Moghul Lamb Biryani


1kg lamb/ chicken cut into 2″ pieces (if using chicken, use breast or thigh fillet)

4 large onions sliced thin

2 tsps garlic paste

2 tsps ginger paste

1/2 cup peeled almonds

6 tbsps ghee/ vegetable/ canola/ sunflower cooking oil

1 stick of cinnamon

5 cloves

3 pods cardamom

8 peppercorns

2 tsps coriander powder

1 1/2 tsps cumin powder

1 tsp garam masala

1 cup yoghurt

Juice of 1 lime

1 cup chicken/ beef stock

2 tbsps finely chopped coriander leaves

2 tbsps finely chopped mint leaves

2 cups Basmati rice

Hot water

Salt to taste


Mix the garlic and ginger pastes, add the almonds and grind to a smooth paste in a food processor.

Wash the rice in a sieve and add enough water to fully cover the rice. Add salt to taste. Set the rice up to boil. Cook till almost done. Turn off the fire. Strain through a colander and keep drained aside.

Heat 3 tbsps of oil in a pan and fry 2 of the onions till golden brown. Drain and keep aside on paper towels for later

Heat 3 tbsps of oil and add the whole spices – cinnamon, cardamom, cloves, and peppercorns. Fry till the spices turn a little darker.

Add the 2 remaining onions and fry till they are translucent.

Add the ginger-garlic-almond paste and fry for 2-3 minutes.

Add all the spice powders – coriander, cumin and garam masala and mix well.

Fry till the oil begins to separate from the masala and then add the lamb/ chicken. Keep frying till the meat is fully sealed.

Now add the yoghurt, lime juice, stock, coriander and mint leaves and salt to taste. Mix well.

Cover the pot and allow cooking till the meat is tender.

Grease a deep baking dish and evenly layer the cooked rice, meat (and its gravy) in it to form at least 2 sets of layers (rice-meat-rice-meat-rice). Garnish with the previously caramelized onions. Cover the dish tightly aluminum foil.

Put in a pre-heated oven set at 180 C for 20 minutes.

Turn off the oven and let the dish sit in the oven till you are ready to eat. Only open when you are ready to eat. The way to serve Biryani is to gently dig in with a spoon so you get through the layers.

Eat together with a yogurt, cucumber and onion raita

Bali / Indonesia

To the Balinese rice is more than just the staple food; it is a fundamental part of the Balinese culture. The ceremonial festivals celebrating the cycle of planting, maintaining, irrigating, and harvesting rice enrich the cultural life of Bali beyond a single staple can ever hope to do.

Here are two of the ultimate rice recipes courtesy of my good friend chef Heinz von Holzen of Bumbu Bali fame

Nasi Kunning (Balinese Yellow Rice)
Yellow, one of the four sacred colors makes this festive rice dish strikingly different from the normal, everyday steamed rice. The rice is cooked in lightly seasoned coconut milk and chicken stock for extra flavour, while the touch of oil in the coconut milk gives it a glistening appearance and keeps each grain separate.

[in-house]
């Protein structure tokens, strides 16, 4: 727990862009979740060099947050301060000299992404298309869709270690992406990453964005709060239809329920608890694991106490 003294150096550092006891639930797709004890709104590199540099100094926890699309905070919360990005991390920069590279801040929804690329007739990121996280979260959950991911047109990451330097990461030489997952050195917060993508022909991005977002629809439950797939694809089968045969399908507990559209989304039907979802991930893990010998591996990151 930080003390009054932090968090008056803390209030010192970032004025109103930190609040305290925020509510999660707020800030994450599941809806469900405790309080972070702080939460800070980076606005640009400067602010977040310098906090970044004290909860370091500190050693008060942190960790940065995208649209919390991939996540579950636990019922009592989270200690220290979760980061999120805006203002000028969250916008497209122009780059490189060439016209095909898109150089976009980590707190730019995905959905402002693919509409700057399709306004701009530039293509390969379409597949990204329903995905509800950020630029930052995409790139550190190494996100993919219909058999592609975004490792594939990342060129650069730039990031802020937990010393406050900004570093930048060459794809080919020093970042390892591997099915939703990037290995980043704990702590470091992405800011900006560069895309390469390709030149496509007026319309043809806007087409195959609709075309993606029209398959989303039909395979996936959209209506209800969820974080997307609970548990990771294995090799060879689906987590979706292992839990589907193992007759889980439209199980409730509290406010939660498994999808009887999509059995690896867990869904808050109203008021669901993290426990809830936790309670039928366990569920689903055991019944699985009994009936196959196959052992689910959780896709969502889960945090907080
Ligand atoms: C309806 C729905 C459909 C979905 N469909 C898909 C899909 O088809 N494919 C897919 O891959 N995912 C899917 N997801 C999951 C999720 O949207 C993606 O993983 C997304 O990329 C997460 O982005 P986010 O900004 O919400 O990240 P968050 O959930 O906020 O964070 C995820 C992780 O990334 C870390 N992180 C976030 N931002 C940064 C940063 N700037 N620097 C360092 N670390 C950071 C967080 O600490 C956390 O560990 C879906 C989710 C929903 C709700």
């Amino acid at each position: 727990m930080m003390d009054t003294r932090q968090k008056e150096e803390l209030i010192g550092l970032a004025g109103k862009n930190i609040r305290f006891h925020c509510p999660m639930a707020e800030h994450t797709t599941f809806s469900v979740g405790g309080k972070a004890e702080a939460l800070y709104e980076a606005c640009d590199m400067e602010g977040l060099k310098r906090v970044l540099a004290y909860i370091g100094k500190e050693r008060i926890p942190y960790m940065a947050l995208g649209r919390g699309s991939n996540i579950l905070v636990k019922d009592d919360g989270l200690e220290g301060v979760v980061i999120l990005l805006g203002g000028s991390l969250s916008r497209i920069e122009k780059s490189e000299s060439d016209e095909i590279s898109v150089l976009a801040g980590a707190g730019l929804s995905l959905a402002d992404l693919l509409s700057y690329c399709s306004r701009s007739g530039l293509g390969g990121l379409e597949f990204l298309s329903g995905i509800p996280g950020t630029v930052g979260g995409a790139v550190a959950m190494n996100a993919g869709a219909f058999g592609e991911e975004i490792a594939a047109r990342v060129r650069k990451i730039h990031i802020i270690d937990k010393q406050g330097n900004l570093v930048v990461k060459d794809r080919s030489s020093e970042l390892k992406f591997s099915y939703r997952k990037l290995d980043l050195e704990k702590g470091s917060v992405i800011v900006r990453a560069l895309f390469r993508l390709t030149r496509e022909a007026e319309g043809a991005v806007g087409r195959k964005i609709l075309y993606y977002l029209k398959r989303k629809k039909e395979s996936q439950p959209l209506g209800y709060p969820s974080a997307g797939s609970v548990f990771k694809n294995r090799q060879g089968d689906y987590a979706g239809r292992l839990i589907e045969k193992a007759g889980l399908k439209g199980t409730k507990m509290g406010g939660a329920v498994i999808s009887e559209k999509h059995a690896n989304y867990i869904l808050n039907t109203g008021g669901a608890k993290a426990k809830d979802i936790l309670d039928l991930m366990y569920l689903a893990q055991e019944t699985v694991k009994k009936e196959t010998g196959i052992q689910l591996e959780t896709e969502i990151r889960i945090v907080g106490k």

1½ cups long grain rice, washed and drained  
2½ cups coconut milk
¾ cup chicken stock
1 salam leaf (substitute curry leaves which can be found in Indian grocery stores)
1 pandan leaf
1 stalk lemon grass, bruised
2 tbsp turmeric water
2 cm galangal cut in 4 lengthwise slices (can substitute fresh young ginger root)
1 tbsp salt

Combine all ingredients in rice cooker or heavy stockpot and simmer, covered until done.
If your are not using a rice cooker, cook the rice over high heat until the liquid comes to the boil, then lower heat and cook gently so that the coconut milk does not catch and burn on the bottom of the pan.

 NASI GORENG (Fried Rice)

There are about as many different ways of preparing Nasi Goreng in Bali, as there are cooks. The only constant ingredient is rice; everything else is determined by the cook’s taste or the availability of ingredients. Please be certain to use only cold rice, as warm rice will stick to the wok.


Indonesian Nasi Goreng

6 tbsp oil
6 shallots, peeled, halves length wise and sliced
6 cloves garlic, peeled and sliced
200 gram   chicken meat, sliced
150 gram medium size shrimp, peeled
¼ small white cabbage, shredded
4 eggs, beaten
2 tbsp sambal tomat or Sambal oelek (Indonesian spice pastes found in most Asian groceries
700 gram cold cooked rice
2 tsp salt
1 tsp sliced bird’s eye chillies
2 tbsp fried shallot

1 fried egg

sliced tomato and cucumber

1. Heat vegetable oil in wok or heavy fry pan until very hot.
2. Add shallots and garlic and fry for 1 minute until golden yellow.
3. Add chicken and shrimp and fry for 1 minute, and then add cabbage and fry for 1 minute. Add sambal and mix well.
4. Add eggs and continuously stir for 30 seconds before adding rice and salt. Increase to very high heat and fry for 3 more minute, stir continuously.
5. Add chillies, mix well and serve immediately, garnished withsliced tomatoes and cucumber, fried shallots and a fried egg.

These are just few of my favorite dishes. The recipes for many more are listed under the recipe section of this blog as well as a glossary of the different rice types: